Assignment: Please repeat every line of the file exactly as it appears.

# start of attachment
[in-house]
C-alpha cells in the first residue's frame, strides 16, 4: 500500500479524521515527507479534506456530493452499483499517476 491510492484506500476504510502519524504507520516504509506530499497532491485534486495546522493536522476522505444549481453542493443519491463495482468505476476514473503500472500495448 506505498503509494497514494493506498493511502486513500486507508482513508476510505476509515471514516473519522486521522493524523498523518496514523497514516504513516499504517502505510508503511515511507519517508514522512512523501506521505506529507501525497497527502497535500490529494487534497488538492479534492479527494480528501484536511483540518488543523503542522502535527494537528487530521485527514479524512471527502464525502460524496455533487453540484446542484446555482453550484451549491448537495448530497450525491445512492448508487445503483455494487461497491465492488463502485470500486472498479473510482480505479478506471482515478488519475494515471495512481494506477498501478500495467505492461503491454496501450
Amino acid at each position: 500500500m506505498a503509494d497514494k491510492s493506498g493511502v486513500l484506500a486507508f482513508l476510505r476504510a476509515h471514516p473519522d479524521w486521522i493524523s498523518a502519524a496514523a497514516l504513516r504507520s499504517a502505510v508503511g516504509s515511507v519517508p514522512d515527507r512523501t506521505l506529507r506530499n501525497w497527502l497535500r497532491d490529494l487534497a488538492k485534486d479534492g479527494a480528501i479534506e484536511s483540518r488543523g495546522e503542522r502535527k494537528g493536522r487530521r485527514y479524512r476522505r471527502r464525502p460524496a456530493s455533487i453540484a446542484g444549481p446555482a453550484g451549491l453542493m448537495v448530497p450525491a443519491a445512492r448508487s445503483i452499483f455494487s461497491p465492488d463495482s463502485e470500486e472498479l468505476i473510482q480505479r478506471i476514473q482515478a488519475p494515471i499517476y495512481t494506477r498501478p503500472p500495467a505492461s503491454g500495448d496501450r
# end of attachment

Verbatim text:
[in-house]
C-alpha cells in the first residue's frame, strides 16, 4: 500500500479524521515527507479534506456530493452499483499517476 491510492484506500476504510502519524504507520516504509506530499497532491485534486495546522493536522476522505444549481453542493443519491463495482468505476476514473503500472500495448 506505498503509494497514494493506498493511502486513500486507508482513508476510505476509515471514516473519522486521522493524523498523518496514523497514516504513516499504517502505510508503511515511507519517508514522512512523501506521505506529507501525497497527502497535500490529494487534497488538492479534492479527494480528501484536511483540518488543523503542522502535527494537528487530521485527514479524512471527502464525502460524496455533487453540484446542484446555482453550484451549491448537495448530497450525491445512492448508487445503483455494487461497491465492488463502485470500486472498479473510482480505479478506471482515478488519475494515471495512481494506477498501478500495467505492461503491454496501450
Amino acid at each position: 500500500m506505498a503509494d497514494k491510492s493506498g493511502v486513500l484506500a486507508f482513508l476510505r476504510a476509515h471514516p473519522d479524521w486521522i493524523s498523518a502519524a496514523a497514516l504513516r504507520s499504517a502505510v508503511g516504509s515511507v519517508p514522512d515527507r512523501t506521505l506529507r506530499n501525497w497527502l497535500r497532491d490529494l487534497a488538492k485534486d479534492g479527494a480528501i479534506e484536511s483540518r488543523g495546522e503542522r502535527k494537528g493536522r487530521r485527514y479524512r476522505r471527502r464525502p460524496a456530493s455533487i453540484a446542484g444549481p446555482a453550484g451549491l453542493m448537495v448530497p450525491a443519491a445512492r448508487s445503483i452499483f455494487s461497491p465492488d463495482s463502485e470500486e472498479l468505476i473510482q480505479r478506471i476514473q482515478a488519475p494515471i499517476y495512481t494506477r498501478p503500472p500495467a505492461s503491454g500495448d496501450r